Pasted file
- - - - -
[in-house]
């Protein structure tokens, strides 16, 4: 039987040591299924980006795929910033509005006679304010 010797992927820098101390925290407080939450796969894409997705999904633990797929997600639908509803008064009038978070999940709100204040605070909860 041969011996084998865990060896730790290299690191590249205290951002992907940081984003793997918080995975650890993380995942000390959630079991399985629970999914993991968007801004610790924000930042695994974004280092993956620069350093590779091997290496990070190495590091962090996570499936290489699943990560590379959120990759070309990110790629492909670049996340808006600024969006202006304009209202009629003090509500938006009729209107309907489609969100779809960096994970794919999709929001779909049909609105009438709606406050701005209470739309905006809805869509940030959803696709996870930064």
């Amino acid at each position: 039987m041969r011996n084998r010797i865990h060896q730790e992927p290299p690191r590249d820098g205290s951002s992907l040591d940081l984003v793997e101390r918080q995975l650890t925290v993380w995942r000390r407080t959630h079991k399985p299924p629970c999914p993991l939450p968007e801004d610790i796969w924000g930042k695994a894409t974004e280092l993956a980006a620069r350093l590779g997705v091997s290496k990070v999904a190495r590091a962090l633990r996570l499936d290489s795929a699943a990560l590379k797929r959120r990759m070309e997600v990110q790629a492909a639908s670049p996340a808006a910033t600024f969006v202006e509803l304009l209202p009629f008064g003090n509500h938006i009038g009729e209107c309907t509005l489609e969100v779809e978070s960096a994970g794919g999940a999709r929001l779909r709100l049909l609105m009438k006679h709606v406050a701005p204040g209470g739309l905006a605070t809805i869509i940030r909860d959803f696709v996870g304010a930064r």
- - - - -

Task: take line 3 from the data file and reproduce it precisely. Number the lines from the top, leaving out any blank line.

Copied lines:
């Amino acid at each position: 039987m041969r011996n084998r010797i865990h060896q730790e992927p290299p690191r590249d820098g205290s951002s992907l040591d940081l984003v793997e101390r918080q995975l650890t925290v993380w995942r000390r407080t959630h079991k399985p299924p629970c999914p993991l939450p968007e801004d610790i796969w924000g930042k695994a894409t974004e280092l993956a980006a620069r350093l590779g997705v091997s290496k990070v999904a190495r590091a962090l633990r996570l499936d290489s795929a699943a990560l590379k797929r959120r990759m070309e997600v990110q790629a492909a639908s670049p996340a808006a910033t600024f969006v202006e509803l304009l209202p009629f008064g003090n509500h938006i009038g009729e209107c309907t509005l489609e969100v779809e978070s960096a994970g794919g999940a999709r929001l779909r709100l049909l609105m009438k006679h709606v406050a701005p204040g209470g739309l905006a605070t809805i869509i940030r909860d959803f696709v996870g304010a930064r």